Google made the Nik Collection of photo processing plugins available for free yesterday. When Google bought software developers Nik because they wanted their Snapseed mobile photo processing app a couple of years ago, some were enthused because the full set of Nik Collection plugins for Photoshop, Lightroom and Aperture saw a price drop from about 500 USD to 150 USD.
But now it’s all free. I guess this means there’ll be no more development on the plugins, but at least what is available is good.
I’ve noticed the Nik module Silver Efex Pro has been a favourite with many photographers into black and white processing, so I’ve given it a try.
The photos were taken with a Fujifilm X-E2 camera with assorted lenses (mostly the Fujinon XF18mm f/2, and one each with the XF14mm f/2.8 and one with the XC50-230mm telezoom) during a weekend visit to the wonderful city of Prague, capital of the Czech Republic, in October 2015.
The Nik Collection basically has several modules for mimicking analogue films and darkroom processing of film photography. The Silver Efex Pro module is focused solely on black and white processing. In addtion to presets that are digital attempts at mimicking favourite black and white films like the Kodak Tri-X 400 and the Ilford HP5, you get various tools for finetuning the appearance of the image being processed which go beyond what is easily achieved in other photo processing software.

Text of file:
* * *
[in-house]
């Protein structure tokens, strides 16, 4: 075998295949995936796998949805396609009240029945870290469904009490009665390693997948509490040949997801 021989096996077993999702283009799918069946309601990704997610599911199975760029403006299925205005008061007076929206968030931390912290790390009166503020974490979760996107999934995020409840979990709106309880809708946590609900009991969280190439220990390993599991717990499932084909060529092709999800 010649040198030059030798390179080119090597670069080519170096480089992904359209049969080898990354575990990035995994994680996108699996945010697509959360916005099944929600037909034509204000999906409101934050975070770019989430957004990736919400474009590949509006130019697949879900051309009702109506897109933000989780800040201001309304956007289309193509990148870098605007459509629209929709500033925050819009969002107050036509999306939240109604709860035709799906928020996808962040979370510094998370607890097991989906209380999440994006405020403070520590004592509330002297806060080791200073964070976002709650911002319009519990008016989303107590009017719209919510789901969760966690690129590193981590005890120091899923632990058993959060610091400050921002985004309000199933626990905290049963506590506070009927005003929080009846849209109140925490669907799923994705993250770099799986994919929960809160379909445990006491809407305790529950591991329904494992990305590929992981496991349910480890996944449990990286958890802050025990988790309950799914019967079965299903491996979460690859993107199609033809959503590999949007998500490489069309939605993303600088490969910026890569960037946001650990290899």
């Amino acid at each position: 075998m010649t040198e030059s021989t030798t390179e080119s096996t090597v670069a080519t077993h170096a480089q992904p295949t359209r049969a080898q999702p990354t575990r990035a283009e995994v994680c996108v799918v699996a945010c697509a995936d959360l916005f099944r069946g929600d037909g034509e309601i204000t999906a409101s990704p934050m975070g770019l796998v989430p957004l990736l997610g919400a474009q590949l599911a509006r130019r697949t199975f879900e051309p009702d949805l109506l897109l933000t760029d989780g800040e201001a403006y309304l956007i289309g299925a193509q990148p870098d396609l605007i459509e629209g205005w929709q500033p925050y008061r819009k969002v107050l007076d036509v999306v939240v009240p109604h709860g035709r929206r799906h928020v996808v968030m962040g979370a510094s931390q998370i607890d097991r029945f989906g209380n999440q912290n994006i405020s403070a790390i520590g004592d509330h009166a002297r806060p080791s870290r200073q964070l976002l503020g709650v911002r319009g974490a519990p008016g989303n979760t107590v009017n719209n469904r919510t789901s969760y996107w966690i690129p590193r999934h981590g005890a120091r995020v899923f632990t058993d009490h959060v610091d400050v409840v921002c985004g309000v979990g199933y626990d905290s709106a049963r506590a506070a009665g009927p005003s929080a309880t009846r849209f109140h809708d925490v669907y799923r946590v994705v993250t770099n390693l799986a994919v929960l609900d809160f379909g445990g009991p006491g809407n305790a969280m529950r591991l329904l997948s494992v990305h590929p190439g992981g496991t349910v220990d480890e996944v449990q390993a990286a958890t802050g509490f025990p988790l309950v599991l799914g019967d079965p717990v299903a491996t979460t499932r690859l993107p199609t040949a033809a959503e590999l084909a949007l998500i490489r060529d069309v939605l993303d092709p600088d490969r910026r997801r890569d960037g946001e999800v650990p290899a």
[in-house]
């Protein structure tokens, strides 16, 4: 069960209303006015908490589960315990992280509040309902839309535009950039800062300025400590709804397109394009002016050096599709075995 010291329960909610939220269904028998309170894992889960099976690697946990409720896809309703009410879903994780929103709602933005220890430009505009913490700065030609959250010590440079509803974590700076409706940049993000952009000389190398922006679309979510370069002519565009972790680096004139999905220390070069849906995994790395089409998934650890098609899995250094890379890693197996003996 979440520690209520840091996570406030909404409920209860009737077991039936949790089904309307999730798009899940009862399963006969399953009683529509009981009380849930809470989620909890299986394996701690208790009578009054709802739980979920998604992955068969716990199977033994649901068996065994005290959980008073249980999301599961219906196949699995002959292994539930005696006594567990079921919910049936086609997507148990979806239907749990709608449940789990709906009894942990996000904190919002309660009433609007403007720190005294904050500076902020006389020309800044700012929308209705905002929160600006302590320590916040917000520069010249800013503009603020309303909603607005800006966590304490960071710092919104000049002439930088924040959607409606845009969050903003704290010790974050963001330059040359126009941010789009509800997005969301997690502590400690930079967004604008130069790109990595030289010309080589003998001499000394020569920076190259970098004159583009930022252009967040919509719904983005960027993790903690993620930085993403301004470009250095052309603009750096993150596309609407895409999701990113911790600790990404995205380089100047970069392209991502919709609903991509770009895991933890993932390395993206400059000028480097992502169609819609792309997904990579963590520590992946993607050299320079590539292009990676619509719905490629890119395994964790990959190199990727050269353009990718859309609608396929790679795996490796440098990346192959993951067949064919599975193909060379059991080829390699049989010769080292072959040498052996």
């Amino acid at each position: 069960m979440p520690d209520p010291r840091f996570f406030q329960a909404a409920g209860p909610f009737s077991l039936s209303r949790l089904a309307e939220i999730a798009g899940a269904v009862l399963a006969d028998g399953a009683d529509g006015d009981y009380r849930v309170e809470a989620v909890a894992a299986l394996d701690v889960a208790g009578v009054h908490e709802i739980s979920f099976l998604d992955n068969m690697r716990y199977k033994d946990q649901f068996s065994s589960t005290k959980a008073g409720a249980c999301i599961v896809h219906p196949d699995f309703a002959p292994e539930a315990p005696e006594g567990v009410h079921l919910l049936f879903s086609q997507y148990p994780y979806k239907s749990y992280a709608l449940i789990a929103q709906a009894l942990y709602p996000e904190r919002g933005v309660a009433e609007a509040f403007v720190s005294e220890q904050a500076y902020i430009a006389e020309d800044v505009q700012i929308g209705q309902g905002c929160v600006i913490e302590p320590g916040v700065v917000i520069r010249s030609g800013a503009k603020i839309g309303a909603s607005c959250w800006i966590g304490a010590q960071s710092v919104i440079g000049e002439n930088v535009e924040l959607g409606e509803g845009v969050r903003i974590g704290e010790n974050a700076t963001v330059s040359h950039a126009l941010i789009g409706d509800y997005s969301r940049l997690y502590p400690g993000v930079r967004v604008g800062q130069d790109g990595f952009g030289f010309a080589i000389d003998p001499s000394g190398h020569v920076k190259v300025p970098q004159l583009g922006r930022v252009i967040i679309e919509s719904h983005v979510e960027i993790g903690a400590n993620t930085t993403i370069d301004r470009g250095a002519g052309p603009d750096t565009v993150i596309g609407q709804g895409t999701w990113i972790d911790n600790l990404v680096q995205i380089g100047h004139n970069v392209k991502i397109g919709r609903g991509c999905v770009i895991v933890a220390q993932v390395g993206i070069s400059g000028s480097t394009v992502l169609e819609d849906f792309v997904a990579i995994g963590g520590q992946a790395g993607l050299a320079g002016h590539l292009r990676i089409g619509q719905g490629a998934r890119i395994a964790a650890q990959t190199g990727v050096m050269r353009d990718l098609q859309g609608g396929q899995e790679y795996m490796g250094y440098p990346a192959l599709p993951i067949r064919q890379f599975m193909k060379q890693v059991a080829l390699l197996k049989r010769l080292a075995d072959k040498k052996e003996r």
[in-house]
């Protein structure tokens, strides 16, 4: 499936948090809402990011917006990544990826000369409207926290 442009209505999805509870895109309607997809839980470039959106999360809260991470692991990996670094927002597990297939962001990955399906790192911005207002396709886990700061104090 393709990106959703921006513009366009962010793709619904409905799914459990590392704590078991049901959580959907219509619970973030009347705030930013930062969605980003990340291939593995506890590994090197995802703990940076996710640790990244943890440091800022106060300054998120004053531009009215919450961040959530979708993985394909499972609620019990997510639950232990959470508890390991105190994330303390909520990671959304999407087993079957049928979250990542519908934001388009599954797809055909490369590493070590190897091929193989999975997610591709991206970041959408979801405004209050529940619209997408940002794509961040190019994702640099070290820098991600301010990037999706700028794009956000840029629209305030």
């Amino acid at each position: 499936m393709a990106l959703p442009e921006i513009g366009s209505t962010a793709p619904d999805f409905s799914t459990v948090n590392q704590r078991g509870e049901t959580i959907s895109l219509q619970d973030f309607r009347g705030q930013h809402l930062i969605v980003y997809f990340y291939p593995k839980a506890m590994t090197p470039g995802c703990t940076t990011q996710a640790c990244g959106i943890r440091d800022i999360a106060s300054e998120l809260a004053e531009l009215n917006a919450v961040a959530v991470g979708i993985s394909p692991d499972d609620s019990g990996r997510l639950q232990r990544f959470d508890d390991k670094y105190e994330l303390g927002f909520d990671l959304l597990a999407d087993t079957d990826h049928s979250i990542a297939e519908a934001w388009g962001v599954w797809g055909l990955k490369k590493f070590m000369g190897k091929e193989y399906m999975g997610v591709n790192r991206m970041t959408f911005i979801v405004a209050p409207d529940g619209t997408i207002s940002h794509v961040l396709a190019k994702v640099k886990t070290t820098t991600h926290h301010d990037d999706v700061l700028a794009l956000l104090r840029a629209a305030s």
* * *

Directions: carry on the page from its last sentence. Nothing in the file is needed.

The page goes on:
To get going, you need to download the toolset, and install it on your computer. You need Adobe Lightroom or Photoshop – or the discontinuted Aperture program from Apple – to use it.
Once installed, I suggest you watch these introductory videos, and you’re good to go exploring the toolset.
For this attempt at using the software, I first adjusted the Fujifilm raw files in Adobe Lightroom, then opened them with Silver Efex Pro for fine tuning. I didn’t do any black and white adjustments in Lightroom, but of course that is possible, too. To use the module from Lightroom, you either right-click the image(s) or choose the Photo menu, then select Edit In – and then the Nik Collection module you want to use.
My first impression of Silver Efex Pro is good. I feel I’m easily able to control how I want my black and white photos to look.
The dedicated sliders for tuning Brightness, Contrast and Structure, with subdivisions for Hightlights, Midtones and Shadow for each of them, are very powerful.
So far I am especially impressed with the Structure slider, which lets you bring in details in the image in an impressive way.
For many of these images, I also used a film simulation – most often the Kodak Tri-X and the Ilford HP5.
I’ll possibly go easier on the image borders next time, but for now they seemed fitting.
All files were Fujifilm raw files first developed in Adobe Lightroom, then finetuned in Silver Efex Pro.
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Photos protected by Pixsy.com.